Antidepressants have been a staple in mental health care since their introduction in the 1950s. But how do they work and how far have they come since those early days.
The discovery of antidepressants
Some very serendipitous events happened in the world of drug discovery in the 1950s. Scientists found that drugs being studied to treat schizophrenia and tuberculosis showed antidepressant properties.
Closer examination revealed that both drugs increased levels of brain chemicals called monoamines (including serotonin and noradrenaline), and the ‘first generation’ of antidepressant drugs known as ‘tricyclic antidepressants’ (TCAs) and monoamine oxidase inhibitors (MAOIs) were born.
They are still in use today, though TCAs are used with caution due to severe side effects such as memory problems, blurred vision and even suicide in overdose; interestingly they are proving more useful in lower doses to treat chronic pain (for example, amitriptyline). MAOIs are still used but difficult to take because of possible severe drug and food reactions (especially cheese).
New… and improved?
Today, we are still benefiting from the earlier providence since all commercially available antidepressants still work by increasing levels of monoamines. The most widely prescribed are selective serotonin uptake inhibitors (SSRIs), including fluoxetine (prozac), citalopram (cipramil) and sertraline (lustral), and selective noradrenaline uptake inhibitors (SNRIs) including venlafaxine (effexor).
These drugs are safer than the earlier examples and really are effective in many cases, but side effects such as anxiety, nausea, loss of appetite and sleep disturbances exist. More worryingly, up to 50% of people don’t respond to treatment, and for those who do, effects are only seen after several weeks of treatment.
Even if they work, the British National Formulary recommends continuing taking the tablets for at least six further months to reduce the risk of withdrawal. This has led some critics to question their usefulness: Dr Joanna Moncrieff of University College London noted that antidepressants show only a small advantage over placebo in some drug trials.
However, for all their negative publicity, real lives have been improved by antidepressants. Celebrities such as Brooke Shields and Sheryl Crow acknowledge the role that antidepressants played in their recovery, and countless other personal success stories exist.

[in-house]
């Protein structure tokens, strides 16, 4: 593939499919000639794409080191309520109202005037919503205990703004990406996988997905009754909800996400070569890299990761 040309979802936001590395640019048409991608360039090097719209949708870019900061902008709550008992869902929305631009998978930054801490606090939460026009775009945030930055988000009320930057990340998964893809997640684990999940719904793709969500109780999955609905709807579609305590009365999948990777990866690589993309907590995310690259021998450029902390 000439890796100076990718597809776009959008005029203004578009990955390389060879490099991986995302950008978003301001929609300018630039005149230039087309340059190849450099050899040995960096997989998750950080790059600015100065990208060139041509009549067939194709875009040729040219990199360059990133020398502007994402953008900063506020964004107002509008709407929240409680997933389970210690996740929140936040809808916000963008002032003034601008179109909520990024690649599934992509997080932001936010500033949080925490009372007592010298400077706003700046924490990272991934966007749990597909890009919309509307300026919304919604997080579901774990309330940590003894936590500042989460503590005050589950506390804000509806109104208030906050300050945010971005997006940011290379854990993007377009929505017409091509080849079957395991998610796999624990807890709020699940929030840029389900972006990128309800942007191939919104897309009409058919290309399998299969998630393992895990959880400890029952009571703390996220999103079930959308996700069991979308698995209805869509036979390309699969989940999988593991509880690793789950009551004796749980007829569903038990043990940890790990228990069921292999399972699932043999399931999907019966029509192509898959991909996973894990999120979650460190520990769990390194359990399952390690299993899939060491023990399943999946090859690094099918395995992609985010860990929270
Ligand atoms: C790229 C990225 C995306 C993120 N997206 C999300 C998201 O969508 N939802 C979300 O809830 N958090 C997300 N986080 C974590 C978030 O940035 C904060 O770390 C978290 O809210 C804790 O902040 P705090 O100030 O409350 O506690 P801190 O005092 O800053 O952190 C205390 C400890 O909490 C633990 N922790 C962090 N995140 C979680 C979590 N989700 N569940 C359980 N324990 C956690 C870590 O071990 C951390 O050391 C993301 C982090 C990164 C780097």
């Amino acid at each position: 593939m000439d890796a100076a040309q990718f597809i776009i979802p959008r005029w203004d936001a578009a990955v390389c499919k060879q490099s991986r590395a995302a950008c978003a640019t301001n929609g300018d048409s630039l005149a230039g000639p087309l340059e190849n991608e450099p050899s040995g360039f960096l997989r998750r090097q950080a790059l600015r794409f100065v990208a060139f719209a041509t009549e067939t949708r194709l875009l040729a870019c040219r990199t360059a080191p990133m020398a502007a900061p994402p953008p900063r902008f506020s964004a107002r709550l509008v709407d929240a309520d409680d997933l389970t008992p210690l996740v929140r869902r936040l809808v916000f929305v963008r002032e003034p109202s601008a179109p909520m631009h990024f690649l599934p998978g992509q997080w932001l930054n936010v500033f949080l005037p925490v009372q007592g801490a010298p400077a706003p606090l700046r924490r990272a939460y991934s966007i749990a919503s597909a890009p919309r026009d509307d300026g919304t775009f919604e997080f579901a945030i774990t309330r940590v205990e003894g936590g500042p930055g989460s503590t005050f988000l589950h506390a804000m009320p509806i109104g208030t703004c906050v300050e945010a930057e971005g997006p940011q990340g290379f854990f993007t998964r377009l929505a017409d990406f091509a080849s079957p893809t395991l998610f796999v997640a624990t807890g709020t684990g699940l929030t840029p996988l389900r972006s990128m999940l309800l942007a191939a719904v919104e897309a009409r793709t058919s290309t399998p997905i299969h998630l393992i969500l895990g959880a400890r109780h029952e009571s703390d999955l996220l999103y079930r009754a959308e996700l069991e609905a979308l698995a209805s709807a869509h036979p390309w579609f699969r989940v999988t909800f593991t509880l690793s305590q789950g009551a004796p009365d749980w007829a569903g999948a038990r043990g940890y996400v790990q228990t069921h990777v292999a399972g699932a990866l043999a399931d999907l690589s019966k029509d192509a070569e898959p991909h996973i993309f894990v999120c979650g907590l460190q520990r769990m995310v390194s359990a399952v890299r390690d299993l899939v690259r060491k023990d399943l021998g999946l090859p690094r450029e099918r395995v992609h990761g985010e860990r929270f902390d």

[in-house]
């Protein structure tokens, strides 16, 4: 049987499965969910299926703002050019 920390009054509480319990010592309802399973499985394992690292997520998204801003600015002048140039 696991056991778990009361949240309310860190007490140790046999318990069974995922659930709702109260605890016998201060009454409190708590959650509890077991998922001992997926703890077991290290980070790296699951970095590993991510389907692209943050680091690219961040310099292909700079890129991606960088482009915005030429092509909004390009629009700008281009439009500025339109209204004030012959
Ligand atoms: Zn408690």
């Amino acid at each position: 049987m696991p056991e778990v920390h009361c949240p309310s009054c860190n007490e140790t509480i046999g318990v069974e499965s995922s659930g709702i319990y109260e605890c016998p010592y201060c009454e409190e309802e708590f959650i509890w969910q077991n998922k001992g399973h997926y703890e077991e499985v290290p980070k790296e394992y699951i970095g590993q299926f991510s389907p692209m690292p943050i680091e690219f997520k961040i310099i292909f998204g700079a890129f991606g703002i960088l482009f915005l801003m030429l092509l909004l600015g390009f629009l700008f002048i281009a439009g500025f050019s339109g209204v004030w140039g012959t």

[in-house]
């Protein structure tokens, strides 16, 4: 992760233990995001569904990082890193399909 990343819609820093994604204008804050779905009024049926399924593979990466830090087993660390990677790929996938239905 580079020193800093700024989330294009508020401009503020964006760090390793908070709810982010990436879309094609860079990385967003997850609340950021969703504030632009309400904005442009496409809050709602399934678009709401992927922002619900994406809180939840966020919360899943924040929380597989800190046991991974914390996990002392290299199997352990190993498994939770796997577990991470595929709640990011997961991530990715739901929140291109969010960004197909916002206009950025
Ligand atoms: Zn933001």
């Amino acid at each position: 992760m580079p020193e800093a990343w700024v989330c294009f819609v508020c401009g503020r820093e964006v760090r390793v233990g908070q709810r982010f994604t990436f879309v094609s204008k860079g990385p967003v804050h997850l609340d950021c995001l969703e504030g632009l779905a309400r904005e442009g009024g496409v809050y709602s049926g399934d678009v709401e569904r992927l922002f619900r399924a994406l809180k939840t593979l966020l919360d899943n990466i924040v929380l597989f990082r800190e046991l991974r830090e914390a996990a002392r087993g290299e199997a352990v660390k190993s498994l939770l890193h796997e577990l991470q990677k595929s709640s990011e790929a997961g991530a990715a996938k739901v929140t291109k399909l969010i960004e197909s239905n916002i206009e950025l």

The current lack of a gold standard antidepressant is probably because it is too simple to explain depression just in terms of a lack of monoamines in the brain. This is most strikingly demonstrated by the rapid antidepressant actions of ketamine (otherwise used as an illicit party drug or anaesthetic). It works on glutamate, an entirely different brain chemical. Scientists are even considering whether hormones such as oestrogen, thyroid hormone or stress hormones are involved.
The bigger picture
Beyond chemicals and hormones, depression results from complex emotional, psychological and social factors, so antidepressants are unlikely to be a total cure. Exercise, talking therapy and diet can all help. In many cases, ‘depression’ can be a natural reaction to life’s events.
Unhappiness is part of the human condition. However, when there are prolonged feelings of low mood, loss of interest or pleasure, sleeplessness, guilt or thoughts of suicide, antidepressant treatment should be considered, under careful review of a doctor. Left untreated, real torment with high socio-economic impact can result.
The World Health Organisation predicts that depression will be the leading global cause of disability by 2030.
Helen Cowan studied human physiology at Oxford University from 1996-1999 then completed a PhD in cardiac pharmacology at Oxford in 2002. She is also a qualified nurse and has worked widely in cardiac surgery, neurosurgery, clinical trials and elderly care. She is a freelance writer and has published in the British Journal of Cardiac Nursing, worked as a columnist in the Nursing Times, and written for local and online publications. She is fascinated by the workings of the human body.